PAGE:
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Home construction is encroaching on mangroves, charge local officials. Home construction is encroaching on mangroves, charge local officials.

Illegal construction alleged in protected mangrove swamp in Yucatán

Local officials in Progreso have been unable to stop the building: 'They threw stones at us'

The municipal government of Progreso, Yucatán, is seeking assistance from federal environmental authorities to halt illegal construction in protected mangrove swamps.

Some houses in Chicxulub Puerto, a community on the Gulf of Mexico eight kilometers east of Progreso, extend up to 50 meters into swamplands, according to municipal officials.

Jorge Enrique Aménica, ecology chief on the Progreso council, told the newspaper El Financiero that the local government has asked the federal Environmental Protection Agency (Profepa) to intervene to put an end to further irregular construction.

Efforts by municipal authorities have so far failed.

“We went there last week but they welcomed us by throwing stones at us,” Aménica said.

He explained that when the current municipal government took office in September, officials were unable to find any information that showed that approval had been granted to build on the swamplands.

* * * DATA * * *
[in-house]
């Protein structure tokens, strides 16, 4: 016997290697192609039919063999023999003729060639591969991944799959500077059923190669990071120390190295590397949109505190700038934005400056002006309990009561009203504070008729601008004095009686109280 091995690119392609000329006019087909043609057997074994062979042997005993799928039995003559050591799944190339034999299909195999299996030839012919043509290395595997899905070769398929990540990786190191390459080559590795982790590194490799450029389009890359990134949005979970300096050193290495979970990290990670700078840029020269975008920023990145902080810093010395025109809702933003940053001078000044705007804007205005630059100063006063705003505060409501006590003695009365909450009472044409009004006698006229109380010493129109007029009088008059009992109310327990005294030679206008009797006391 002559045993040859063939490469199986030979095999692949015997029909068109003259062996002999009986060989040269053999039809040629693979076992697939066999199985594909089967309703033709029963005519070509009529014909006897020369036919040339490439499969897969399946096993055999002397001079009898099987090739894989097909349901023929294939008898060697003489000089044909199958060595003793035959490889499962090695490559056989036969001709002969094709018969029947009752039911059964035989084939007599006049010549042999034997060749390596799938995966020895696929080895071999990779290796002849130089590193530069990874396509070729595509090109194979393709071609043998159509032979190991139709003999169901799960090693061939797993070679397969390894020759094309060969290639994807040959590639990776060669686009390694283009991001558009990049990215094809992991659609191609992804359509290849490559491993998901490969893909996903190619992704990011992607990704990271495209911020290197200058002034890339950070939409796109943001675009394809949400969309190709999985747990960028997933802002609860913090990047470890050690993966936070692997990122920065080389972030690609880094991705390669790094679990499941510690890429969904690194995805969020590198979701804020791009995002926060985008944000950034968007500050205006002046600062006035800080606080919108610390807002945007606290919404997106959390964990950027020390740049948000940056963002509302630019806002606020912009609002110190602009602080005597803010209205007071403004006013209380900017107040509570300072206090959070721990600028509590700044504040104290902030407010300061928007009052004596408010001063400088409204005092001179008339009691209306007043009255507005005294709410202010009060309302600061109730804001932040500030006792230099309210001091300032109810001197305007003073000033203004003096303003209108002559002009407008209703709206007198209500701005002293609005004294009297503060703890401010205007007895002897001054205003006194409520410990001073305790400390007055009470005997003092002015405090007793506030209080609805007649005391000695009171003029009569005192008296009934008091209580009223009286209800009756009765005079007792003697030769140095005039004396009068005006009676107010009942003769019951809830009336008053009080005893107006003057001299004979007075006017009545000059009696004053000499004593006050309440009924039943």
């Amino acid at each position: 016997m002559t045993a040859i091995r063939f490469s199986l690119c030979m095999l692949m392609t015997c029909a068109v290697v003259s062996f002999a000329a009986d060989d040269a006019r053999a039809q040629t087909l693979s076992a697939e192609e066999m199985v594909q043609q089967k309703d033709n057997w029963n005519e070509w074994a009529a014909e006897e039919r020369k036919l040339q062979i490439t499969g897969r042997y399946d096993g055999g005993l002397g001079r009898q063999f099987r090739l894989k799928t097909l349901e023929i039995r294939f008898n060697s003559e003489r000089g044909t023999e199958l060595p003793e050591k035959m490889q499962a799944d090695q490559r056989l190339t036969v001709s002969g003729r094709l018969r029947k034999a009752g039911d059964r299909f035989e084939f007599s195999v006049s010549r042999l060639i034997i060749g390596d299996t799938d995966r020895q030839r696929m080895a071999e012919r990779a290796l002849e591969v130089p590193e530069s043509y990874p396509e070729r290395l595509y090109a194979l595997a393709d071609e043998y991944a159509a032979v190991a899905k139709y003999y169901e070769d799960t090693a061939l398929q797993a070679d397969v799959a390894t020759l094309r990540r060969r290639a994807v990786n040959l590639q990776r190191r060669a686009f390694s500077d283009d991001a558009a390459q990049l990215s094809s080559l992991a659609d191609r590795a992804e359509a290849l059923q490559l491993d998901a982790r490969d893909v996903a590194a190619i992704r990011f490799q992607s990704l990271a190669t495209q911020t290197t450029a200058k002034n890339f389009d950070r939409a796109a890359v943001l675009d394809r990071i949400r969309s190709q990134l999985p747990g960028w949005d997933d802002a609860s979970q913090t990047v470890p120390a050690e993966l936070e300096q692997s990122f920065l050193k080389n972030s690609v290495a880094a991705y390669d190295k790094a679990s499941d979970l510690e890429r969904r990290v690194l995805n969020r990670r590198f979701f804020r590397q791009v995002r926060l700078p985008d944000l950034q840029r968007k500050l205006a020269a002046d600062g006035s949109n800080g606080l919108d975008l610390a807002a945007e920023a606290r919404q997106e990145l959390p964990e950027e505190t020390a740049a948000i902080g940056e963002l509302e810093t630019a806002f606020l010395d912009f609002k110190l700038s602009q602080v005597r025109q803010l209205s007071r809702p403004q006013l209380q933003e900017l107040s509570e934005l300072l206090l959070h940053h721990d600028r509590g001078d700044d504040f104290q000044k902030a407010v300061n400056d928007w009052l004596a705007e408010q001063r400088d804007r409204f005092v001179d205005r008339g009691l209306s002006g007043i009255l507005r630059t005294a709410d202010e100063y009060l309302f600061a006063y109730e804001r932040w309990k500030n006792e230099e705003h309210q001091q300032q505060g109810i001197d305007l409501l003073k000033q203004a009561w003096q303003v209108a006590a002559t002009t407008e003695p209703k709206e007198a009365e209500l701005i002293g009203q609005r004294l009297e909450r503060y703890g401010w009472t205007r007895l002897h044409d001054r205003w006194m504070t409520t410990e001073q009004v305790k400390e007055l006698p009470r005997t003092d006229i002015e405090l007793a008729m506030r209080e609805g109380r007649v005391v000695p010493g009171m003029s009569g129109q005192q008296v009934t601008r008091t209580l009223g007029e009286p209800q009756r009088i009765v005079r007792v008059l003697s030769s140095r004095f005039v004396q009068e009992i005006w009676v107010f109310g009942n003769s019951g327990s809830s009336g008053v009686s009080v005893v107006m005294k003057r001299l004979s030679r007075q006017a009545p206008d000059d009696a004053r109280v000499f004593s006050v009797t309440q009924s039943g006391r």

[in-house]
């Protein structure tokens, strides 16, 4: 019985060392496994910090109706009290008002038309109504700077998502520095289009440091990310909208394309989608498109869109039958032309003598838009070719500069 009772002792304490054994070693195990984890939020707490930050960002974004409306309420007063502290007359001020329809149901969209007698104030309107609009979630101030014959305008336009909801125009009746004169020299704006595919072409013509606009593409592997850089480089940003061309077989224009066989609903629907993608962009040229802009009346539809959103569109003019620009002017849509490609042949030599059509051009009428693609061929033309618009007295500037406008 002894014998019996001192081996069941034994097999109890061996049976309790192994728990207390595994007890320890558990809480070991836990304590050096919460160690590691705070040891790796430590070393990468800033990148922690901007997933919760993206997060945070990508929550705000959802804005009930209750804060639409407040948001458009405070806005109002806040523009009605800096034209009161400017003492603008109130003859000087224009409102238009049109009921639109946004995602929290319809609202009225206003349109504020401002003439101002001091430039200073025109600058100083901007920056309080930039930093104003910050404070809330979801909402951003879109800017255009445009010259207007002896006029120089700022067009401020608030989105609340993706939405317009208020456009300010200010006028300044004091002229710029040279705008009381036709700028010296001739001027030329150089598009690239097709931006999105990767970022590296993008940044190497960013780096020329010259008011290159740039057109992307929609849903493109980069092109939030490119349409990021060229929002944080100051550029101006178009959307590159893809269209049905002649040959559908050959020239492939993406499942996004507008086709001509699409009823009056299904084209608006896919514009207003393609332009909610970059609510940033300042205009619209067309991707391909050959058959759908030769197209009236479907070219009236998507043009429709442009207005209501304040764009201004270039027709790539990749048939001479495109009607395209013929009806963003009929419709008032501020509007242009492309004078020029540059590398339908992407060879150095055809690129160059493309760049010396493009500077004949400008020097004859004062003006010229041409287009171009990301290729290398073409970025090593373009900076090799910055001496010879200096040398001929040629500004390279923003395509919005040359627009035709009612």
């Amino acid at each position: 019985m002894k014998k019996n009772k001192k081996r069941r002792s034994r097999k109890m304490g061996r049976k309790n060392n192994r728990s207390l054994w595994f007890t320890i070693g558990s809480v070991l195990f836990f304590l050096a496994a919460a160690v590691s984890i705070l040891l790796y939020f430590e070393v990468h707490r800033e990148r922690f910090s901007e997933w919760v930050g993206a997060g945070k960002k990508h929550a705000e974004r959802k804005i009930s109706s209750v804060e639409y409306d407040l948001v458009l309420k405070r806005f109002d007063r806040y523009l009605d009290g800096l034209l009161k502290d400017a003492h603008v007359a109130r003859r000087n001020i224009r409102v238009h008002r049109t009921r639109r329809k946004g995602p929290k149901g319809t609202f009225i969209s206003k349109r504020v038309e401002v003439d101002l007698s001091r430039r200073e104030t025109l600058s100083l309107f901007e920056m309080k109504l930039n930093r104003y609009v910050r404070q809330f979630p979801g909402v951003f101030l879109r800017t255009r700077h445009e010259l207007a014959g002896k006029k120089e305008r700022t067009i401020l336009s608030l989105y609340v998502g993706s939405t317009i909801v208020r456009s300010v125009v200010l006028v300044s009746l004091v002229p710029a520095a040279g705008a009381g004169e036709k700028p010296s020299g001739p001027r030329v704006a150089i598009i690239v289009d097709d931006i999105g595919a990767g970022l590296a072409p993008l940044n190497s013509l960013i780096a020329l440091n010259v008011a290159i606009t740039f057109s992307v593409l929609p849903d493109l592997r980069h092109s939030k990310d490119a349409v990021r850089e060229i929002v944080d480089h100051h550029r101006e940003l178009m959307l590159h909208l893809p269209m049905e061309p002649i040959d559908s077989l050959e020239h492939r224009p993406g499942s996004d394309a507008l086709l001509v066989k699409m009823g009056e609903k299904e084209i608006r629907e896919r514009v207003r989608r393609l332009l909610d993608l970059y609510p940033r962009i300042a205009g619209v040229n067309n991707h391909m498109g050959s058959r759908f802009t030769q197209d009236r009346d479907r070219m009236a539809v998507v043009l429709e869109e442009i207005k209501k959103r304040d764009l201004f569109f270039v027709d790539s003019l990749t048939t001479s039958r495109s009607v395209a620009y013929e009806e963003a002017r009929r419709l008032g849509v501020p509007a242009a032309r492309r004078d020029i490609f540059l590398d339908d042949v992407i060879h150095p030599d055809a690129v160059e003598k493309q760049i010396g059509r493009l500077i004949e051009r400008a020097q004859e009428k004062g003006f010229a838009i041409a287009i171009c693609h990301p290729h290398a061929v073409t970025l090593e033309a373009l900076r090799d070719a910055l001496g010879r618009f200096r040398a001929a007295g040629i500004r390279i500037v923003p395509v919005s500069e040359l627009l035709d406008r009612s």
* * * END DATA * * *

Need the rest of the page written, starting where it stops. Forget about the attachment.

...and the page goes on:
“There are no permits to fill in the mangrove swamps or to pull out the mangroves,” Aménica said.

Houses that occupy part of the swamplands were built between 2015 and 2018 during the previous municipal administration, he said.

The mangrove swamps, located south of a thin strip of land on which Chicxulub Puerto is located, are part of a natural protected area established by the Yucatán government in 2010.

The decree that established the reserve specifies that land use in the area must be “compatible with the conservation of natural resources. . . avoiding the fragmentation of the landscape and the loss of habitat.”

But people already living in homes on the swamplands and those currently building new dwellings appear to be openly violating that regulation.

One Chicxulub resident told El Financiero that would-be swamp dwellers hire trucks to bring in rubble that is dumped into the water to provide a solid foundation on which to build.

Aménica said that a lot of the construction debris comes from building sites in places such as Telchac, a port town located about 40 kilometers to the east.

Jorge Herrera, a mangroves researcher with 30 years of experience, said the swamplands have already suffered a lot of environmental damage from the illegal construction and that restoring them will be costly.

“. . . Yes, they can be restored but each hectare will cost around 10 or 12 million pesos [US $500,000 to $600,000],” he said.

Source: El Financiero (sp)

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